Ammo racks

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This page is about the the Ammo Racks mechanic. For information on how to fill in an ammo racks table on the Wiki, see here.

General

Each ground and naval vehicle has its ammunition stored in a series of racks. Each vehicle has its individual rack configuration and each rack carries a specific number of shells. These racks can be seen in-game with X-Ray viewing mode (be sure to bind a key to 'Common > Basic > X-ray (show vehicle modules)').

Rack types

Single piece ammunition Most tanks use single piece ammunition where projectiles and propellants are in one piece.

Two piece ammunition Some high calibre cannons have two piece ammunition where projectiles and propellants are stored and loaded separately. Each piece has their own individual racks. These racks can be depleted synchronously (for example in the Jagdtiger) or deplete independently of one another (for example in the M103).

Magazines and ammo boxes Vehicles with automatic cannon(s) often have their ammunition stored in magazines, clips, belts and/or ammo boxes. In the loadout screen, ammunition amount is selected in magazines. For example, the Ostwind can load up to 125 magazines instead of 1000 shells.

Multi turret and multi cannon Multi-turreted and multi-cannon vehicles (for example T-35 or M6A1 or most naval vessels) have individual racks for each ammo type. Tanks like the Maus could also have three kinds of racks, 12.8 cm projectiles, 12.8 cm propellants and 7.5 cm shells.

Twin and Quad cannons Some SPAAs have twin and quad mounts for their main armament. Each of these cannons gets loaded separately. Since all of its guns are firing in more or less a synchronized manner, it may look like the cannon are loaded as one. For example, the M13 MGMC holds 2 x 200 rounds in its two machine guns, while the game shows it as 400 rounds loaded.

Depth charges A single-piece ammunition released overboard, upon destruction it has a chance of exploding, much like other ammunition types.

Torpedoes While being a relatively large target onboard most of the vessels, torpedoes have comparatively low chance of explosion upon destruction.

Rack depletion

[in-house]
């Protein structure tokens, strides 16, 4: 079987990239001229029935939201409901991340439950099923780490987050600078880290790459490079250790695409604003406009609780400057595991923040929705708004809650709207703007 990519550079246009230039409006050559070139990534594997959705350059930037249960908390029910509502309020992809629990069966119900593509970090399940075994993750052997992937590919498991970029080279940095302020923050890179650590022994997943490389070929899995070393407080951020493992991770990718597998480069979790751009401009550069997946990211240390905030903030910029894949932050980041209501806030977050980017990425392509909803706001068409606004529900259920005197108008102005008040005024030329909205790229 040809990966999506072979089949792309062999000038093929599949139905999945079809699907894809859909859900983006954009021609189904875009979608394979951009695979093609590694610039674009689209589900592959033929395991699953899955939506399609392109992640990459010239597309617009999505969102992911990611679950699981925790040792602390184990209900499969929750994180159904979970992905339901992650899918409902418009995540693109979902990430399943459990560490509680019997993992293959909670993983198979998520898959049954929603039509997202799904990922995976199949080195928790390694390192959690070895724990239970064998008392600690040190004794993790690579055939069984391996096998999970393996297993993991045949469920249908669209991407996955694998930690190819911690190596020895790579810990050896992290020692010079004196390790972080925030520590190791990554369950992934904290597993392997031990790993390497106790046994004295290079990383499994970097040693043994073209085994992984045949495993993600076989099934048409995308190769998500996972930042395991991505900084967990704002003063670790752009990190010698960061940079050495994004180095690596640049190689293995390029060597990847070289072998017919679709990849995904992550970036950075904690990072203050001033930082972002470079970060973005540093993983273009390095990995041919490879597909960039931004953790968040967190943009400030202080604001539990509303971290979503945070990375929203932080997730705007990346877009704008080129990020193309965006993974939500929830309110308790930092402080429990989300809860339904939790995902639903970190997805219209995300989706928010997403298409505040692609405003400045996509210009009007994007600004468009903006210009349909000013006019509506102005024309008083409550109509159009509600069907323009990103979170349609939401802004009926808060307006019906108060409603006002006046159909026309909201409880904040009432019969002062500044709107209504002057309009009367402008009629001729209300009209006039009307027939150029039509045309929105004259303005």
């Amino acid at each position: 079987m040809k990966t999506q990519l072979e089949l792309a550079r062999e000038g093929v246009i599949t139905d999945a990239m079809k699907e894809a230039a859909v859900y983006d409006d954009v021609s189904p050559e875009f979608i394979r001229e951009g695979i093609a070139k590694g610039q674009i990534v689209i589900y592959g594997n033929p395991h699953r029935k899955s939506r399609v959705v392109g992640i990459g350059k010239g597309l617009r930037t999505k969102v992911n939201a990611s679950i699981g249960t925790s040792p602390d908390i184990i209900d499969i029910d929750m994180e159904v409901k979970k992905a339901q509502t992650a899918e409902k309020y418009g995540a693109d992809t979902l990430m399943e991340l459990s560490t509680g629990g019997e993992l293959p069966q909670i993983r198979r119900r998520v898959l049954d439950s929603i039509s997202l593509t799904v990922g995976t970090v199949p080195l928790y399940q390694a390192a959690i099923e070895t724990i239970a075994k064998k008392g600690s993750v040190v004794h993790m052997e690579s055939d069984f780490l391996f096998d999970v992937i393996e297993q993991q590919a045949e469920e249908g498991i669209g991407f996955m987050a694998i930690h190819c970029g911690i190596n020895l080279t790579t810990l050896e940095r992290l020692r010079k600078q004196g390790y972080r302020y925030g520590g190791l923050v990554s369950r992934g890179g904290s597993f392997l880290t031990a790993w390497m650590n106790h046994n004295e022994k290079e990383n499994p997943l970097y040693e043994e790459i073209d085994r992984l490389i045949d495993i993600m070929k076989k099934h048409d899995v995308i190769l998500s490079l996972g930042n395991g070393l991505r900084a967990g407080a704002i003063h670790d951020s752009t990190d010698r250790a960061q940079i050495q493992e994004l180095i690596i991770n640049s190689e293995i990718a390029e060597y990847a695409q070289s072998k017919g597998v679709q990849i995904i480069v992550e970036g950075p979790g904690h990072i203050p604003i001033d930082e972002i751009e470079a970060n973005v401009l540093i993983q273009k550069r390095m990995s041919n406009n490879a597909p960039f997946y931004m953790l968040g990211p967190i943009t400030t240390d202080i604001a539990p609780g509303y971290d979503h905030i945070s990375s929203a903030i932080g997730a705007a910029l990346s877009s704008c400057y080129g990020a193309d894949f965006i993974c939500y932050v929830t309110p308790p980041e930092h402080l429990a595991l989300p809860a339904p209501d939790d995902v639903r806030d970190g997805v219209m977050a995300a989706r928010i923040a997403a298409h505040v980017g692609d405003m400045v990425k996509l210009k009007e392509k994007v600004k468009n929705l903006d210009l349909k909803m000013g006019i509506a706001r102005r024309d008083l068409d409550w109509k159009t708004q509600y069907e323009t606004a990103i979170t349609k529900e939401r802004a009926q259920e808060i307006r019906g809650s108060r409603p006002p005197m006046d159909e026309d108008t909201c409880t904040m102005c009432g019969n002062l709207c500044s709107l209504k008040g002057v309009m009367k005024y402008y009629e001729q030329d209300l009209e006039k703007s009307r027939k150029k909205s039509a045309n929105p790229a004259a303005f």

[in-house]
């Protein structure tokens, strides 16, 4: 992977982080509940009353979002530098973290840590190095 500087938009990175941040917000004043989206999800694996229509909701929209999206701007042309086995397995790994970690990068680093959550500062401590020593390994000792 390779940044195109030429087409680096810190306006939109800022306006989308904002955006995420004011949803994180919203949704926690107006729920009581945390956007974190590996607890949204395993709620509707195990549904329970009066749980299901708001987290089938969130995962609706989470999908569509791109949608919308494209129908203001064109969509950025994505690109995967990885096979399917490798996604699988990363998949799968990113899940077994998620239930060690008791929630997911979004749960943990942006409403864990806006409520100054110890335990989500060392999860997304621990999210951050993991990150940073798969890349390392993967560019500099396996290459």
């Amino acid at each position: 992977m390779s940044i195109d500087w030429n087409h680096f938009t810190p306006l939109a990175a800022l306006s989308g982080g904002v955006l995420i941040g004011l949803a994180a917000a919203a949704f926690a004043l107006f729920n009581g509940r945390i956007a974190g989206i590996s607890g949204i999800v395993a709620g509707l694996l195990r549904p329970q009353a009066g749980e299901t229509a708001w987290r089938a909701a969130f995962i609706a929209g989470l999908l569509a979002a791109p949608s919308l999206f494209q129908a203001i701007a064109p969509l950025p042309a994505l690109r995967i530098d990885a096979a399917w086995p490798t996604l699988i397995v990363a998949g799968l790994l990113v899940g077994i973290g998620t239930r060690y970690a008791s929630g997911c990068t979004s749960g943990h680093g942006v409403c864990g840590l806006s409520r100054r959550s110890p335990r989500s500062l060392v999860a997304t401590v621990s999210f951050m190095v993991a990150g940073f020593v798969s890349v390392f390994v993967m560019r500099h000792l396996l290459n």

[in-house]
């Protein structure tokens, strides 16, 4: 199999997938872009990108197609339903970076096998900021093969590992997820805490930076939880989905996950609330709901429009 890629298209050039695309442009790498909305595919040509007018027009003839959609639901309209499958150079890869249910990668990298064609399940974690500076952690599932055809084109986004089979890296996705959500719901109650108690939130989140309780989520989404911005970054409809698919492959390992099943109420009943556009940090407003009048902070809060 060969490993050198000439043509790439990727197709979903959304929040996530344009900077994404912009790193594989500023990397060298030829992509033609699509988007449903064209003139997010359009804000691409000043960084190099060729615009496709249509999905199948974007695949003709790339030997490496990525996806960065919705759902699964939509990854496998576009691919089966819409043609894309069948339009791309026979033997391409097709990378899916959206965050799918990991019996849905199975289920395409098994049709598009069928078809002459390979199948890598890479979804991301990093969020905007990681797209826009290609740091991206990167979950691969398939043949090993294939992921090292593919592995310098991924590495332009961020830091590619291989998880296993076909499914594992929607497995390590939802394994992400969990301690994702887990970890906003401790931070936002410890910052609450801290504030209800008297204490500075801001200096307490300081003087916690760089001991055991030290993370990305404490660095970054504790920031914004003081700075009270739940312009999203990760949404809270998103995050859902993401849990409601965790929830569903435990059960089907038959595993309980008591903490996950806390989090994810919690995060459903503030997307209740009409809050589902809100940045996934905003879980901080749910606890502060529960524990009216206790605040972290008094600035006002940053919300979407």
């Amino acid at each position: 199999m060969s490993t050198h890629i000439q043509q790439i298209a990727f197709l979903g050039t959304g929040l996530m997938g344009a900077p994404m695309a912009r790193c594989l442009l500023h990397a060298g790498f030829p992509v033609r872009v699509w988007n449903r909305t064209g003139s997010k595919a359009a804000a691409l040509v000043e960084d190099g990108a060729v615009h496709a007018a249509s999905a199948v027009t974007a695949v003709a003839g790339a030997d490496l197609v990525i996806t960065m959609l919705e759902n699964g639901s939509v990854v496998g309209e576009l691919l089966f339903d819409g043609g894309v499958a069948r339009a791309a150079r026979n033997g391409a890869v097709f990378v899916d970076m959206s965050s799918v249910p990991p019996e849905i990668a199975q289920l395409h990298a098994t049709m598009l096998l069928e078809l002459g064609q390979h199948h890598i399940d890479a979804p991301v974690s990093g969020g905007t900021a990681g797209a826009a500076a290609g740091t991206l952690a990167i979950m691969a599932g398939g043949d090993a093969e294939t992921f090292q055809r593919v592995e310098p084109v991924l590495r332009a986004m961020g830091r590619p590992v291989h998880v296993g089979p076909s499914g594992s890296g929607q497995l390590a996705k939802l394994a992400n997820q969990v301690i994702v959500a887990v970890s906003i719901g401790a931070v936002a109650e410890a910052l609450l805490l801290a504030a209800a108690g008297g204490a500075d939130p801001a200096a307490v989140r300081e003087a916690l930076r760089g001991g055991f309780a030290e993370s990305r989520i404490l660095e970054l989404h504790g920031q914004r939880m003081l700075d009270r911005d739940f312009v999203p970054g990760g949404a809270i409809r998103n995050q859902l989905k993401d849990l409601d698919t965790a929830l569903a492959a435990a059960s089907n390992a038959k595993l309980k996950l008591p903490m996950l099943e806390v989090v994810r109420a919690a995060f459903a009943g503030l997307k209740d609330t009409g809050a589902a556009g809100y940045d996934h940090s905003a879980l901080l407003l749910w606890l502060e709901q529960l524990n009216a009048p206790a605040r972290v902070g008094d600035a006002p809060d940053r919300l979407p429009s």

Racks vanish once all shells in that rack are depleted. Some vehicles have their shells modeled individually, meaning that the shells disappear from the rack as they are fired, while others may have racks modeled as a whole (for example, a rack containing 6 shells only vanishes once all of its six shells are depleted). However, see "Visual Discrepancy" below. The order in which the racks are filled and depleted does not change no matter how many shells are available (the exception being first-stage ammo racks, which will always deplete first if available, and will refill from the other ammo racks after an extended break in firing). A depleted rack or vanished shell cannot cause an ammo rack detonation, so care should be taken in choosing the number of shells to equip into battle to maximise the survivability of the vehicle (see #Optimized ammo rack loadout).

Shell types

Ammo racks are shared for all shell types loaded. It doesn't matter which shells are used first, the racks will always deplete in a given order (assuming the ammunition is all fired from one cannon).

Visual discrepancy

Some vehicles may carry a different number of shells in its racks than are visibly modeled in the X-Ray view. This is known as "Visual discrepancy", and can occur in both a vehicle as a whole (eg a vehicle visually contains 80 shells but in fact only carries 60 when fully equipped) or in individual racks (eg a rack looks to contain 5 shells but 8 must be fired for it to deplete). These cases should be reported via the appropriate bug-reporting channels on the Official War Thunder Forums. Note that racks being modeled as a whole instead of individually is NOT visual discrepancy, and should not be reported or marked as such.

Optimized ammo rack loadout

The fastest way to get destroyed in tank battles is by detonation of the ammunition. Therefore, a good way to increase survivability is to reduce the number of shells loaded on the tank. Survivability is greatly reduced while shells are stored in bundles, distributed all around the tank in different locations. These racks can be seen with x-ray view, and are consumed while firing, rack-by-rack or shell-by-shell depending on the vehicle. Once a rack/shell is depleted, it cannot explode anymore, thereby decreasing the chance of getting 'ammo racked'.

Being 'ammo racked' is the situation in which a group of ammunition takes damage from enemy fire (gets shot by another tank) and causes the explosive mass in the ammunition to detonate. Any time ammunition inside the tank is detonated, it causes catastrophic damage to the tank.

Each tank has a different ammo rack setup and therefore, there is no universal rule on how much a lower ammo count increases survivability. Ammo racks in the turret are much more susceptible to being shot, but there is no guarantee that the ammo rack in the turret is the first to be expended.

Loadout screen

The loadout screen shows the number of unloaded shells in brackets. The number remaining to be loaded are a total of the maximum available, and not per shell type.

Use this to gauge how much ammunition and how much of each type to bring when considering the number of ammo racks filled and survivability. Loading too little shells may result in you running out of ammunition in the heat of battle, while cramming as many shells in as possible increases the chance of an ammo explosion. Ammunition can be reloaded at any capture zone controlled by your team.

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Example for the loadout screen for the M18 GMC; Loaded shells: (28+0+7+2=) 37, Maximum shells: 45, unused: (+8)

Media

See also

External links